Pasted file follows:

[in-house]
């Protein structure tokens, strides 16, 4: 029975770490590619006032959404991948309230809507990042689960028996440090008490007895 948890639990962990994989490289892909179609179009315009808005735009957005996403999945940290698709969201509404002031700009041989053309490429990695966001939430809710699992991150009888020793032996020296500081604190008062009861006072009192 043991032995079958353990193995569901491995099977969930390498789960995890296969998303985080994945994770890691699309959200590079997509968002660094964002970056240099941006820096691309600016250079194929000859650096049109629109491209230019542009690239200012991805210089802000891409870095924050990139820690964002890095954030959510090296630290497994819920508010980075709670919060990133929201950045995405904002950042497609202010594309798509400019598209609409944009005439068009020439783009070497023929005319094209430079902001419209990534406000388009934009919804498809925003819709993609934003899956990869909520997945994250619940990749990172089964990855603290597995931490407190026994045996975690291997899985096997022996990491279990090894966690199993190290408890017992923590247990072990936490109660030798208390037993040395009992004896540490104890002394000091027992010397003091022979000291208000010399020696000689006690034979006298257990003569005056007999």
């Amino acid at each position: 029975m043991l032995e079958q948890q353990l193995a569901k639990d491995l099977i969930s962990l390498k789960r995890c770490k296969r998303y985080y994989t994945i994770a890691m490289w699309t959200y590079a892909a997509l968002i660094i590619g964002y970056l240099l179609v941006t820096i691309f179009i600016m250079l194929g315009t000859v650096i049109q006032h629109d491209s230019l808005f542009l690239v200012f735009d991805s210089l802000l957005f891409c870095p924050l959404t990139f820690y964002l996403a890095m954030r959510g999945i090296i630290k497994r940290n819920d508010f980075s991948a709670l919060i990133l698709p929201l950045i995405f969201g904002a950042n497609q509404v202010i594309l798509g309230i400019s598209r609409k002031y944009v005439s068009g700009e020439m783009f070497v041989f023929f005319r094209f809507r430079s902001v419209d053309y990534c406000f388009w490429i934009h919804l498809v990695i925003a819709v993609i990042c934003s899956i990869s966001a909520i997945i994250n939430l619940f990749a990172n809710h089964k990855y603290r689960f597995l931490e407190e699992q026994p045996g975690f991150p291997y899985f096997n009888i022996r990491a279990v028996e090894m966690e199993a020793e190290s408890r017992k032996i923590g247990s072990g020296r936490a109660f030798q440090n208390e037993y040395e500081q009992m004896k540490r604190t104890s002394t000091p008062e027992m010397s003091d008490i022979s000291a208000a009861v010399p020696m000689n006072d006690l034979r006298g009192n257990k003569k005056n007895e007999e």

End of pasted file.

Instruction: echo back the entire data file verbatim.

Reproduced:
[in-house]
């Protein structure tokens, strides 16, 4: 029975770490590619006032959404991948309230809507990042689960028996440090008490007895 948890639990962990994989490289892909179609179009315009808005735009957005996403999945940290698709969201509404002031700009041989053309490429990695966001939430809710699992991150009888020793032996020296500081604190008062009861006072009192 043991032995079958353990193995569901491995099977969930390498789960995890296969998303985080994945994770890691699309959200590079997509968002660094964002970056240099941006820096691309600016250079194929000859650096049109629109491209230019542009690239200012991805210089802000891409870095924050990139820690964002890095954030959510090296630290497994819920508010980075709670919060990133929201950045995405904002950042497609202010594309798509400019598209609409944009005439068009020439783009070497023929005319094209430079902001419209990534406000388009934009919804498809925003819709993609934003899956990869909520997945994250619940990749990172089964990855603290597995931490407190026994045996975690291997899985096997022996990491279990090894966690199993190290408890017992923590247990072990936490109660030798208390037993040395009992004896540490104890002394000091027992010397003091022979000291208000010399020696000689006690034979006298257990003569005056007999």
């Amino acid at each position: 029975m043991l032995e079958q948890q353990l193995a569901k639990d491995l099977i969930s962990l390498k789960r995890c770490k296969r998303y985080y994989t994945i994770a890691m490289w699309t959200y590079a892909a997509l968002i660094i590619g964002y970056l240099l179609v941006t820096i691309f179009i600016m250079l194929g315009t000859v650096i049109q006032h629109d491209s230019l808005f542009l690239v200012f735009d991805s210089l802000l957005f891409c870095p924050l959404t990139f820690y964002l996403a890095m954030r959510g999945i090296i630290k497994r940290n819920d508010f980075s991948a709670l919060i990133l698709p929201l950045i995405f969201g904002a950042n497609q509404v202010i594309l798509g309230i400019s598209r609409k002031y944009v005439s068009g700009e020439m783009f070497v041989f023929f005319r094209f809507r430079s902001v419209d053309y990534c406000f388009w490429i934009h919804l498809v990695i925003a819709v993609i990042c934003s899956i990869s966001a909520i997945i994250n939430l619940f990749a990172n809710h089964k990855y603290r689960f597995l931490e407190e699992q026994p045996g975690f991150p291997y899985f096997n009888i022996r990491a279990v028996e090894m966690e199993a020793e190290s408890r017992k032996i923590g247990s072990g020296r936490a109660f030798q440090n208390e037993y040395e500081q009992m004896k540490r604190t104890s002394t000091p008062e027992m010397s003091d008490i022979s000291a208000a009861v010399p020696m000689n006072d006690l034979r006298g009192n257990k003569k005056n007895e007999e």